Bernucca: Handing Out My Postseason Awards

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Image.AdamSilverTransparency is a two-way street.

For years, NBA media members – echoing the sentiments of its passionate fan base – wanted more transparency from Commissioner David Stern and his executive staff. Whether it was a lottery drawing, a suspension in the playoffs or a referee scandal, folks felt like they were entitled to an explanation. And they were.

Stern grudgingly came around. He arranged for the media to meet with referees prior to the season about rules changes. He allowed the media into the lottery drawing. He okayed press releases that admitted, Yes, we blew that call.

Since replacing Stern as commissioner less than three months ago, Adam Silver has taken the NBA’s transparency up a notch. He declared that there will be an open dialogue about officiating and is walking the walk by making internal memos available to the media.

But Silver isn’t giving away something for nothing. He is asking transparency from the media with regard to how members vote on postseason awards.

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SH Blog: Melo ponders playing for Tom Thibodeau

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Next time I write a blog for Sheridan Hoops, barring unforeseen circumstances, it’ll be the first day of the playoffs. This is what the whole season has been building towards, and it’s always a fun time. Every year has one of those “where were you when” moments. In 2012, I was mowing the lawn when Derrick Rose tore his ACL when he should have been on the bench, and I was debating whether or not to stay for the last set of a weekend-long music festival when the Heat won the title.

In 2013, I managed to actually be in front of the TV for the big moments, including my fellow Calvert Hall College alum Gary Neal going off in the Finals, and Steph Curry and the Warriors knocking off the Nuggets and kickstarting the Great Denver Exodus.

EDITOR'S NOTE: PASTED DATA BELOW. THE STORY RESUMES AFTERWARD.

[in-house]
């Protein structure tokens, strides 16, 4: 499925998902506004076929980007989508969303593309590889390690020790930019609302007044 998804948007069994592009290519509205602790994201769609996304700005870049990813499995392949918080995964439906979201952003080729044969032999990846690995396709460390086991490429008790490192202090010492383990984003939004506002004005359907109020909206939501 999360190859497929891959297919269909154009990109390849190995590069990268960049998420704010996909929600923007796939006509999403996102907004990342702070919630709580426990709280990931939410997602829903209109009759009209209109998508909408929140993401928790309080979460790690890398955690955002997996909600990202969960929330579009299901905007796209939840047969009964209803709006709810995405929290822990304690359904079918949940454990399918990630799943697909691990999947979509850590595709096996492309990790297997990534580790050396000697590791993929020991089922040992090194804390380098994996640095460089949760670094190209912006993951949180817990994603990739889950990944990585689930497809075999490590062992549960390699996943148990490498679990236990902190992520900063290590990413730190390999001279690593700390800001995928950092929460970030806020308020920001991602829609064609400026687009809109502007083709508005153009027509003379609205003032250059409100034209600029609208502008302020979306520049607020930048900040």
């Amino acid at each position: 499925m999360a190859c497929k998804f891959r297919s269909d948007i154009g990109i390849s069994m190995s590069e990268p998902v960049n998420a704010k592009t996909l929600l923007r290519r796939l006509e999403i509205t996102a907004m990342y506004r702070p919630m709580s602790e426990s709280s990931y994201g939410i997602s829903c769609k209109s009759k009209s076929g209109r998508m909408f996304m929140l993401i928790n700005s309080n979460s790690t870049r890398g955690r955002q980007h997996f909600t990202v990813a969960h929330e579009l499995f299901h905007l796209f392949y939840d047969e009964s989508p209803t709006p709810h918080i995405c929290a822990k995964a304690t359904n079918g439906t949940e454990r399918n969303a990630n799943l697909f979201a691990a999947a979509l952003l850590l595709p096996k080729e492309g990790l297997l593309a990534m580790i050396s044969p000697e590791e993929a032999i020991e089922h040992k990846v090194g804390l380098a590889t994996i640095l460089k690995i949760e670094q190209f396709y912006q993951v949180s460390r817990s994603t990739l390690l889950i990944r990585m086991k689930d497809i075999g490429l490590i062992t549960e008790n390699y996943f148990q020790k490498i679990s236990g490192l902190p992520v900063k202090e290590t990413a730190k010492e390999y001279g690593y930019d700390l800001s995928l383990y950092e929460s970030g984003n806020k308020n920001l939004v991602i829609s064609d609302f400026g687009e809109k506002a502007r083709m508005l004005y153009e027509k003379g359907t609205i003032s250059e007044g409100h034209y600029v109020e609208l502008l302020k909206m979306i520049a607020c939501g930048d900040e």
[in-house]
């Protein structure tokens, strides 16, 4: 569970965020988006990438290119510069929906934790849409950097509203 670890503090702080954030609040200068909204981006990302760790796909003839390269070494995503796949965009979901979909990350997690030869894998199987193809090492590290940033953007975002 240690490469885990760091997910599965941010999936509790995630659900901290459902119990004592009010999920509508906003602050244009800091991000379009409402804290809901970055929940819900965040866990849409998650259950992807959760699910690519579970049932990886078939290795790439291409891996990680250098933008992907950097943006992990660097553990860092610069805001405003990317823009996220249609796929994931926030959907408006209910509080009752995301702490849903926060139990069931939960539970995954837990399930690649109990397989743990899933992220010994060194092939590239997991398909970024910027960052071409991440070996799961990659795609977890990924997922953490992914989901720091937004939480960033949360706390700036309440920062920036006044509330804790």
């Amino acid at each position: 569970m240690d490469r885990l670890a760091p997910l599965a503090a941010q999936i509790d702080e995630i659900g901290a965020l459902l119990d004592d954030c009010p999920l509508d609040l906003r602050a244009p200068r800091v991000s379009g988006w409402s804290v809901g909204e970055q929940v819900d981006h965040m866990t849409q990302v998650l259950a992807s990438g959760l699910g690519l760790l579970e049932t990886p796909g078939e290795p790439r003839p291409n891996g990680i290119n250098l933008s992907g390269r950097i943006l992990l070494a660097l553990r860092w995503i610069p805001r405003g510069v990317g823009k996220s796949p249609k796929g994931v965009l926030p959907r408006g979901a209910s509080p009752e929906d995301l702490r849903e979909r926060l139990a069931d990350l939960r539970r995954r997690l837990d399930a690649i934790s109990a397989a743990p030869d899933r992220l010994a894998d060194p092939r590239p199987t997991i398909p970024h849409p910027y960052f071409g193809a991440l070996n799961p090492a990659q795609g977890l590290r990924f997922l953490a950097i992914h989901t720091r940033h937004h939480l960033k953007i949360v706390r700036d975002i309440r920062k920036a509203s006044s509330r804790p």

This year could be just as memorable. The Heat will be gunning for a threepeat, the West will be insane, and the Raptors, Wizards and Bobcats will be there. They might even win a few games. The Knicks, Celtics and Lakers, on the other hand, will be sitting at home. Internet points to anyone who can figure out when the last time that happened was.

Now let’s get to the latest news from around the NBA:

Scotto: Brooklyn Nets are Legit Contenders After Sweeping LeBron — UPDATED

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LeBron James trophyNo team has done what the Nets have done. And going into the playoffs, what they’ve done should not be dismissed.

On Tuesday, the Brooklyn Nets became the first team ever to post a 4-0 season series sweep over LeBron James since he entered the league more than a decade ago.

After being crowned by the Nets, James took out his frustration on TNT’s Craig Sager during a postgame interview when asked if Brooklyn was Miami’s biggest challenge in the East.

“Get out of here, Craig,” James replied. “Next question.”

While James avoided the question, there’s no denying it – Brooklyn has a legitimate chance to win the East now.

Sheridan’s MVP Rankings, April 9 Edition: This Pick is Easy; Coach of Year is not

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magnifyingglassMy ballot will be e-mailed to NBA headquarters late at night one week from today, and I will then publish all of my picks for postseason awards — as is my standard practice.

But not every one of the 126 voters makes his/her selections public. At least that is the way it has been in the past.

But this year, transparency rules. The Pro Basketball Writers Association and the NBA media relations office have come to an agreement under which all of the voters’ picks in every single category will be made public. Too bad this didn’t happen a year ago, when we would have learned who had the gumption to vote for Jordan Crawford as Sixth Man of the Year. (The NBA even checked with the voter to see if he meant to select Jamal Crawford, and the voter responded ‘no.’ He actually felt the lesser Crawford was deserving).

Bernucca: Have Pacers Lost Belief in Themselves?

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Believe it or not, there’s someone out there who doesn’t think the Indiana Pacers are coming apart at the seams. Lance Stephenson

“Everybody goes through this,” Spurs guard Tony Parker said last week after San Antonio manhandled Indiana, 103-77, on the Pacers’ home court. “I’m not worried about them. They’ll still make it to the Eastern Conference finals and they’ll still play Miami.”

Parker is somewhat right. From time to time, every championship contender has a stretch during a season where they look ordinary. Addled. Even awful at times.

Last month, the Miami Heat lost three in a row and seven of 11, including a home contest to Denver and a visit to New Orleans after which Chris Bosh plainly said, “We suck.”

The Oklahoma City Thunder welcomed back Russell Westbrook as they came out of the All-Star break and immediately lost three straight and five of eight, including a home loss to Cleveland and a road setback to the L.A. Lakers. The Houston Rockets were a pedestrian 8-8 in December, losing at home and on the road to Sacramento, at Utah and being blasted at Oklahoma City and Indiana.

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